republicans cant wait to start another war with iran.

Discussion in 'Politics & Religion' started by Free Thinker, Mar 6, 2012.

  1. On Iran and Israel, Republican Candidates Dangerously Pandering

    Thank goodness for Republican resolve and tough talk. That's what prevented North Korea from becoming a nuclear-armed menace, and that's what eliminated Iraq's weapons of mass destruction, which Saddam Hussein surely would have used to obliterate Israel and the United States.

    Now, if we could just get that flower child anti-Semite, Barack Obama, out of the White House, Republicans would be free to complete their eradication of the Axis of Evil, crushing Iran's efforts to develop nuclear weapons and turning the Islamic republic into a place fit for Bud Lite and MTV.

    Welcome to national security history as encountered on the Republican campaign trail, where all the major candidates have been pandering with abandon to the basest instincts of the pro-Israel hawks in the American Jewish community, while presenting themselves as the only people with the requisite stones to prevent Iranian-inflicted nuclear Armageddon.

    One problem with this storyline, however: The last time a potential nuclear power was allowed to morph into a bona fide nuclear threat (as North Korea did), it happened on the watch of a Republican President, George W. Bush. And it happened in large part because of Bush's eagerness to employ the sorts of policies embraced by the current crop of Republicans as the fix to scary global developments -- that is, bombastic threats of military action paired with an unwillingness to negotiate.
  2. rew


    The most pro-peace candidate is Ron Paul. Which is something the Huffington Post (a wholly owned subsidiary of the Democratic Party) does not want to admit. (I remember back in 2008 when Hillary Clinton, who had voted for the Iraq war, said to an audience during her campaign that "all the Republicans favor the Iraq War." Politicians assume the electorate is stupid, and are usually right.)

    Ron Paul is, however a member of that most evil and retrograde group of people (in Free Thinker's view) -- Christians.

    Obama will still get us into more wars, just not with quite as much enthusiasm as Newt Gingrich.
  3. your problem is even republicans have figured out that ron paul,while he might have a couple of good ideas, is a racist kook who would take the us back to 1937.
    its not my fault that republicans who are christians seem to be nutcases. is it cause or effect?
    i am pulling for ron paul. i want him to do well enough to have the confidence to run 3rd party. go ron paul.
  4. rew


    Ron Paul the Racist:

    The usual lies we get from liberals.

    Ron Paul is a kook because he wants to uphold the Constitution, a document that has been largely ignored for the better part of a century. Which is exactly how liberals want it to be.
  5. ron paul knew what was in those newsletters. that is not his real problem. ron paul is a phony libertarian. he is against government interference except when its a cause he supports.

    go ron paul. please run third party.
  6. rew


    Please prove this assertion.

    Yes, Ron Paul is against a great deal of what our federal government does. That's because very little of what congress does is actually authorized by the constitution.

  7. Huff Post had a great article on Paul,probably better then anything from Fox

    If You Love Peace, Become a "Blue Republican" (Just for a Year)
    Posted: 7/7/11 12:00 PM ET

    The world lost its goodwill toward the USA when Americans voted for George W. Bush the second time around.

    I don't endorse the idea that American politics should be dictated by foreign opinions but a reading of the foreign press over the last six years reveals that the first election of President Bush Jr. was largely excused around the world since no one could have known what this new president was going to do.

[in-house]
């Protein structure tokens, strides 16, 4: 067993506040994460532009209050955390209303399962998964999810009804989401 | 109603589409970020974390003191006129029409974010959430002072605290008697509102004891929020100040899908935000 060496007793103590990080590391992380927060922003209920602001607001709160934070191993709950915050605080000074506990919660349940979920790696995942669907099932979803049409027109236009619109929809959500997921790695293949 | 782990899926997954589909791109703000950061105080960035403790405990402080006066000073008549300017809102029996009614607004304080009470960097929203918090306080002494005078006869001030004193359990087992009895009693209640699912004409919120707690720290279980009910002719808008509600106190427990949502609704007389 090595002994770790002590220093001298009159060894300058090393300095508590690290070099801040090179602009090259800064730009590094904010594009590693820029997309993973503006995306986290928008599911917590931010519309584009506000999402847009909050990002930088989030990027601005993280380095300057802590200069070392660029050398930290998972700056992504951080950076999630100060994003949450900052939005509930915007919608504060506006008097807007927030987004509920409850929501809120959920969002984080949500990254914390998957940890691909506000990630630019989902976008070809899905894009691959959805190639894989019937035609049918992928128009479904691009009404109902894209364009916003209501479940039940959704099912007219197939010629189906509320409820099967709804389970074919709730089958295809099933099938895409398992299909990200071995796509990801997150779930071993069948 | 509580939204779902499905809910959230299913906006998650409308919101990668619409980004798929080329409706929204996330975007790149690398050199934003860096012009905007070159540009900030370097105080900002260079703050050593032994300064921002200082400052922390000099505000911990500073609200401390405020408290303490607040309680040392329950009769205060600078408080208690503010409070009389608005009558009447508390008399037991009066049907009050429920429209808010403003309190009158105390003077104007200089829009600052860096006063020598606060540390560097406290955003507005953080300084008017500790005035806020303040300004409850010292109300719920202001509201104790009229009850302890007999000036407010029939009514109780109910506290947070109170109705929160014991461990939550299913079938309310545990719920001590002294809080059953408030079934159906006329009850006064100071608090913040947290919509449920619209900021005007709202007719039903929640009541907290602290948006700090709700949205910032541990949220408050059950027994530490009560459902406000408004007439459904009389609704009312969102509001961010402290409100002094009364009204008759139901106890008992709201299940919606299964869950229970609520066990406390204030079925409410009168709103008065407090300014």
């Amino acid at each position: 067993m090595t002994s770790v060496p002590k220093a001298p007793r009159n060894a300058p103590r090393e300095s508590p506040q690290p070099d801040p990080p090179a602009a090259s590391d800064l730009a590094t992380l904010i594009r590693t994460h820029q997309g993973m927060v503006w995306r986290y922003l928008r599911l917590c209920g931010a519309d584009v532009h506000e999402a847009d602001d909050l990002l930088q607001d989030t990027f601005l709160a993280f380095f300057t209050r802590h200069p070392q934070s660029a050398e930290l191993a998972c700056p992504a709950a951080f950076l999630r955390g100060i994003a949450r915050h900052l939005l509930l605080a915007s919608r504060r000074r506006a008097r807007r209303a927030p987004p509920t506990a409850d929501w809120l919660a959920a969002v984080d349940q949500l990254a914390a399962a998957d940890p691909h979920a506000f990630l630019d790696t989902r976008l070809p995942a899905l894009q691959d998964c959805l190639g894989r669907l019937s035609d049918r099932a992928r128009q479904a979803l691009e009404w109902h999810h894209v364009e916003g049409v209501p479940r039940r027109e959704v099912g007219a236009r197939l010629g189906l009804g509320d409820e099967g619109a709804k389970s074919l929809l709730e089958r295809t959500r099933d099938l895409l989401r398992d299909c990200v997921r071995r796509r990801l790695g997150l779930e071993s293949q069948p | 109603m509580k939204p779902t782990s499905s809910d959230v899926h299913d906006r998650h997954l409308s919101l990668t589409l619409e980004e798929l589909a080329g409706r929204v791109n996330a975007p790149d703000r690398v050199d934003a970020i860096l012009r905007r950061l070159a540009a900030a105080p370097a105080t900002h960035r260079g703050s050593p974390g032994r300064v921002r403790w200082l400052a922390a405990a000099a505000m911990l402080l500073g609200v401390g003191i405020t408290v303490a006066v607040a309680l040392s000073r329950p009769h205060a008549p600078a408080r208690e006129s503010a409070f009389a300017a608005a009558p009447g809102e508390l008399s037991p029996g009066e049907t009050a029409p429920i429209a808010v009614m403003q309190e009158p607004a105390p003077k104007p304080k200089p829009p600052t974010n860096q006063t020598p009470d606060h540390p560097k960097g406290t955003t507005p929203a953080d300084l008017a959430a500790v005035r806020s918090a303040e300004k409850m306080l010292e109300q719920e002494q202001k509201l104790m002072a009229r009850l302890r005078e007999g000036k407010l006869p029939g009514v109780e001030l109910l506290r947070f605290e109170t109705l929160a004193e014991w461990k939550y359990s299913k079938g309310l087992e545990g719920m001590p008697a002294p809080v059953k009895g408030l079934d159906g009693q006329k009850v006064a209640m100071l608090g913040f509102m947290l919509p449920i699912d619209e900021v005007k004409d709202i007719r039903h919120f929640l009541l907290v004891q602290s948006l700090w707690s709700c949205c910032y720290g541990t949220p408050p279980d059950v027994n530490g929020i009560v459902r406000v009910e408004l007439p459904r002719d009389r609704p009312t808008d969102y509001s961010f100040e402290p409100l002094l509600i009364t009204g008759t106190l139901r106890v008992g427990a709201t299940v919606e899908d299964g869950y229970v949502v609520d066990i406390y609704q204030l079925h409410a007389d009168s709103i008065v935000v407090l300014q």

Moreover, America arguably didn't vote for him anyway in 2000.

    However, the second election President Bush was not excused, because by 2004, the modus operandi of the Bush administration was clear. He wanted to 1) conduct wars against countries that did not threaten us (e.g. Iraq), 2) oversee large financial benefits to companies with which those in his administration were close (e.g. Halliburton), 3) establish a legal framework for riding roughshod over the liberties of private individuals who are not suspected of crime (e.g. Patriot Act), and 4) establish a massive federal apparatus to carry out such intrusions on innocent Americans in what is becoming a police state (e.g. domestic wiretapping, TSA etc... )

    The more-or-less global delight upon Obama's election in 2008 followed largely from the hope that Americans had realized what a mistake they had made with Bush's second term and were therefore voting against the egregious actions of the then Republican establishment.

    When most Americans voted for "Hope" and "Change," the above four objectives were at the top of their list of what they "hoped" would be "changed."

    After two years, however, we now see that Obama 1) conducts wars against countries that do not threaten us (e.g. Libya, Yemen etc.), 2) oversees large financial benefits to companies with which those in his administration were close (e.g. Goldman Sachs), 3) supports the legal framework for riding roughshod over the liberties of private individuals who are not suspected of crime (e.g. Patriot Act), and 4) is growing a massive federal apparatus to carry out such intrusions on innocent Americans in what is becoming a police state (e.g. domestic wiretapping, TSA etc.. )

    Put another way, when it comes to such things as the killing of innocent people, taking from the common man to support cronies, and the elimination of the basic values that make our lives worth living, we had the hope, but we haven't had the change.

    Just as in 2000, Bush hadn't shown his true colors, in 2008, Obama had not either. A vote for either in those years was fair enough. But in 2012, if you vote for the Democratic nominee for president, you better have a moral justification that is SO good that it is a) worth killing innocent people who don't threaten you, b) transferring wealth to the rich and well connected, and c) the complete suspension of your right to privacy and such basic rights as protecting your child from being touched by a government official with the full force of the law behind him as he just follows his orders.

    Do I labor the point? Good.